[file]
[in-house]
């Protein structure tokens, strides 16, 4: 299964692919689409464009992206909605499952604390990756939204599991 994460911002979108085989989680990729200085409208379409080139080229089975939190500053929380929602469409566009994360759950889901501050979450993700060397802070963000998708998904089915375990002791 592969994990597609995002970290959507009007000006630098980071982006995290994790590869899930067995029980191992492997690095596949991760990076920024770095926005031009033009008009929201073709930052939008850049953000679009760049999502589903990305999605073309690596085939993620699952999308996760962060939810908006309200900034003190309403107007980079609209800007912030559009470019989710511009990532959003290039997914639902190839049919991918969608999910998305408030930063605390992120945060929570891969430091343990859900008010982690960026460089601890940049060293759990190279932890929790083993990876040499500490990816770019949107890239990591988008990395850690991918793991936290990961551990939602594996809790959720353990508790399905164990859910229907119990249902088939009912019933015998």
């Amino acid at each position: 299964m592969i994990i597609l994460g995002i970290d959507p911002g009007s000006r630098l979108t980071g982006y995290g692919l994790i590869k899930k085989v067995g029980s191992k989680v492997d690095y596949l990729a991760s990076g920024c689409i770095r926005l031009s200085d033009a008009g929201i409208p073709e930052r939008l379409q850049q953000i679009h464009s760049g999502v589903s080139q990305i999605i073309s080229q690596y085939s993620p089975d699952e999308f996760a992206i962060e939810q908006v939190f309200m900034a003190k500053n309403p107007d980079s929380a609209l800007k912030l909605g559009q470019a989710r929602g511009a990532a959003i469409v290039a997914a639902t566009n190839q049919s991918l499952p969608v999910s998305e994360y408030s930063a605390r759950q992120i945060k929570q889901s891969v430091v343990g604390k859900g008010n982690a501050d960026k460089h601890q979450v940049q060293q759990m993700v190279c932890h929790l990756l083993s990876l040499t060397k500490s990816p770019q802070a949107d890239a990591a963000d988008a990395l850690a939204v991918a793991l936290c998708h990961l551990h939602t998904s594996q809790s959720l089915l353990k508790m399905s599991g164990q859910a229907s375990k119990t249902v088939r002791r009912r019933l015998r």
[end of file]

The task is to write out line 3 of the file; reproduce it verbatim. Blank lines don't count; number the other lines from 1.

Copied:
């Amino acid at each position: 299964m592969i994990i597609l994460g995002i970290d959507p911002g009007s000006r630098l979108t980071g982006y995290g692919l994790i590869k899930k085989v067995g029980s191992k989680v492997d690095y596949l990729a991760s990076g920024c689409i770095r926005l031009s200085d033009a008009g929201i409208p073709e930052r939008l379409q850049q953000i679009h464009s760049g999502v589903s080139q990305i999605i073309s080229q690596y085939s993620p089975d699952e999308f996760a992206i962060e939810q908006v939190f309200m900034a003190k500053n309403p107007d980079s929380a609209l800007k912030l909605g559009q470019a989710r929602g511009a990532a959003i469409v290039a997914a639902t566009n190839q049919s991918l499952p969608v999910s998305e994360y408030s930063a605390r759950q992120i945060k929570q889901s891969v430091v343990g604390k859900g008010n982690a501050d960026k460089h601890q979450v940049q060293q759990m993700v190279c932890h929790l990756l083993s990876l040499t060397k500490s990816p770019q802070a949107d890239a990591a963000d988008a990395l850690a939204v991918a793991l936290c998708h990961l551990h939602t998904s594996q809790s959720l089915l353990k508790m399905s599991g164990q859910a229907s375990k119990t249902v088939r002791r009912r019933l015998r």